Women who are pregnant are often warned to avoid many unpasteurized foods that can harbor listeria. So why is this bacterium such a threat during those nine months? In early pregnancy, listeria left untreated can cause miscarriage and other pregnancy threats.
The first trimester of pregnancy is the most fragile and important time for fetal growth and development. With so many factors affecting a healthy pregnancy, there can be many causes for miscarriage. Although the cause may not always be known, many times a doctor can provide laboratory testing to indicate the reason for a miscarriage.
Listeria has been implicated as a cause for miscarriage and stillbirth far too often. By understanding what listeria is and how to avoid it, the risk for miscarriage and stillbirth by this infectious agent can be mitigated.
What is Listeria?
Listeria monocytogenes is a pathogenic bacterial species usually acquired from contaminated foods. When people are infected with listeria, it may be called listeriosis. This organism can be especially concerning for those with a compromised immune system and pregnant individuals.
Found in meat, poultry, seafood, fish, raw milk and sausages, these items must be cooked well to prevent transmission. Only during cooking (at a temperature of more than 149 degrees Fahrenheit) bacteria are killed. Unfortunately, Listeria can also be found on raw fruits and vegetables, although it is not as common. This bacterium is capable of avoiding certain mechanisms of the immune system and can cross into the placenta during pregnancy. In addition, infection can be caused by direct contact with infected humans and animals.
Listeria in Early Pregnancy
Knowing listeria is a pathogenic bacterium that can infect the placenta it is important to understand how it can affect the first trimester of pregnancy. When a pregnant individual contracts listeriosis, their immune system may not be able to destroy all of the bacterial cells before they migrate to the placenta. When this happens the listeria pathogen can attach to the placenta and make microabscesses where it will reside for the duration of the pregnancy unless drastic treatments are given.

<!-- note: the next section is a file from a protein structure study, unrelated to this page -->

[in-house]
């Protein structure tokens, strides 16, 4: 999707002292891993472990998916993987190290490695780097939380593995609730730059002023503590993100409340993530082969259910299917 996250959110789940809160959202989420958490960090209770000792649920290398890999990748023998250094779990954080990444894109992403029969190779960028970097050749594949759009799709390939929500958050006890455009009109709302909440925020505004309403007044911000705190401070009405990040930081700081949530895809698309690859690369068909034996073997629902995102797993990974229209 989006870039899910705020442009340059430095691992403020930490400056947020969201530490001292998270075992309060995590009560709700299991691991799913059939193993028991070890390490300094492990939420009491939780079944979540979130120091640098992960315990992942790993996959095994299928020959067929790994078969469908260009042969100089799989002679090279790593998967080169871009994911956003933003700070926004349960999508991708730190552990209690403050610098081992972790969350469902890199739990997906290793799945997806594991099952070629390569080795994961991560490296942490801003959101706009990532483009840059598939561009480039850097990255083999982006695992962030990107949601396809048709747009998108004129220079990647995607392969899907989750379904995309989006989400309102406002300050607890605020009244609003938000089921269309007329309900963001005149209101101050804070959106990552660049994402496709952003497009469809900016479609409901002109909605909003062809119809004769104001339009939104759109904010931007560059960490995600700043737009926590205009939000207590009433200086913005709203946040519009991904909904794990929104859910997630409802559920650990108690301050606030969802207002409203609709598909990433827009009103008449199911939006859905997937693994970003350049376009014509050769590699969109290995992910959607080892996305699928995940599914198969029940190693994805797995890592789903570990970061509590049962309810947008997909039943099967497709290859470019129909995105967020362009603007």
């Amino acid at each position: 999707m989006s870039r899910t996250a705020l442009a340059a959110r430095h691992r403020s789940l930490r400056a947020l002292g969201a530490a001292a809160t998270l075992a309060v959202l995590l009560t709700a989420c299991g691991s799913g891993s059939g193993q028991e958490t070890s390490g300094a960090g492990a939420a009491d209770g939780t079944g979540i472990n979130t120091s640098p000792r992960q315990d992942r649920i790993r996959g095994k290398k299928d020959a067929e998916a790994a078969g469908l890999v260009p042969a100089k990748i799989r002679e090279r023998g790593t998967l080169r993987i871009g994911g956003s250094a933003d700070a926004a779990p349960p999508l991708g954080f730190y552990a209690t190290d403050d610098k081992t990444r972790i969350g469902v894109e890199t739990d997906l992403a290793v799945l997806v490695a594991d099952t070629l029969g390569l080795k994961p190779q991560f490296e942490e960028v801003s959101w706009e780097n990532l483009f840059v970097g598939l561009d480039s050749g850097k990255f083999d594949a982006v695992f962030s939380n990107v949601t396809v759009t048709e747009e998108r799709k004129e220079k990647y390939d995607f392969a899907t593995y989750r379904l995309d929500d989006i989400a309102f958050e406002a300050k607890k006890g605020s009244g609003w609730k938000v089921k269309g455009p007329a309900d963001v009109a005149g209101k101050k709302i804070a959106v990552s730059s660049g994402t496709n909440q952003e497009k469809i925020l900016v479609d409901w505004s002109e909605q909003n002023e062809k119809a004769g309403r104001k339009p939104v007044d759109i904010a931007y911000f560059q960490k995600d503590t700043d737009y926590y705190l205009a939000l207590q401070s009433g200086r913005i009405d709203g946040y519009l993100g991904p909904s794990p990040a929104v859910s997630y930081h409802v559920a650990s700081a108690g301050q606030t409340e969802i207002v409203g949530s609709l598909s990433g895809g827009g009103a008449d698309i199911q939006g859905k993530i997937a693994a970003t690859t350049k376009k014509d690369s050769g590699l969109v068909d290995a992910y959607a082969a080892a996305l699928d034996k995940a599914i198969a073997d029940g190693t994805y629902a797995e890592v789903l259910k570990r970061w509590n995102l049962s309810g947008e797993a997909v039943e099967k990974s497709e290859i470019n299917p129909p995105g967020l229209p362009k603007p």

Even after the initial infection is treated, these abscesses can continue to harbor the bacteria leading to concurrent infections. Listeria infection can cause miscarriage, preterm labor and certain infections in babies after birth. The incubation time can be up to 70 days. Laboratory tests are necessary for an appropriate diagnosis. Usually a blood culture test is performed to diagnose listeriosis, although any tissue or bodily fluid such as fruit water, stool, brain fluid or vaginal discharge with listeria can be tested by a laboratory. Proper treatment is imperative for a successful pregnancy.
Symptoms of Listeriosis in pregnant women
- Headache and Backache
- Muscle Aches
- Fever and Chills
- Nausea and Vomiting, Possibly Diarrhea
- Urinary Tract Infections
- Rarely a Stiff Neck and Convulsions
In extreme cases, infection with listeria can be fatal. For example, severe sepsis, meningitis or encephalitis may occur. Also the infant, which is either infected by the blood circulation of the mother or the birth canal, can be seriously affected.
Symptoms of Listeriosis in the infant
- Dyspnea to Apnea
Chronic granulomatous disease belongs to the most severe form of the disease (Disorder of the immune system, which can lead to death). The baby may have symptoms either directly after delivery (early-onset) or up to four weeks later (late-onset). In early-onset disease the infant often suffers from sepsis, meningitis and pneumonia. In late-onset infection, listeriosis is usually transmitted to the child only during childbirth. In many cases, meningitis occurs. The mortality rate is lower for late-onset infection.
Treatment of Listeria During Pregnancy
Possible exposure to listeria in symptomatic patients during pregnancy is taken seriously by prenatal providers, with treatment beginning immediately. Depending on any medicinal allergies, listeria during pregnancy is typically treated with intravenous (IV) antibiotics such as penicillin, amipicillin and amoxicillin, usually in combination with gentamycin. According to experts, the therapy should take at least three to four weeks. The earlier an appropriate treatment is performed, the lower the risk of miscarriage and the infection of the baby.
The risk posed by listeria during pregnancy is the reason pregnant women and those trying to conceive are told to avoid certain foods. By cooking all raw foods to a safe temperature, the threat of listeriosis is nearly eliminated. It is important to thoroughly cook all meat, even shelf stable and sandwich meats. Raw milk products, sliced meats and sausages, as well as smoked and raw fish, should be completely avoided. Fruits and vegetables should be thoroughly cleaned before consumption, salads are best prepared by your own! After every toilet visit and animal contact, as well as after handling food, the hands should be thoroughly washed and clean towels should be used. Avoiding all raw foods can be difficult, but it is the best way to prevent listeriosis in early pregnancy.
Related Content: The Benefits of Delayed Cord Clamping
In the past, the common practice was to pass Dad the surgical scissors and have him perform a quick snip just before the newborn babe was whisked away to be cleaned, measured and dosed with vitamin K. Any delay in cord cutting was viewed as unnecessary in promoting general health for the baby or mother. However, recent research suggests that a delay of even three minutes can have a significant positive impact on infants.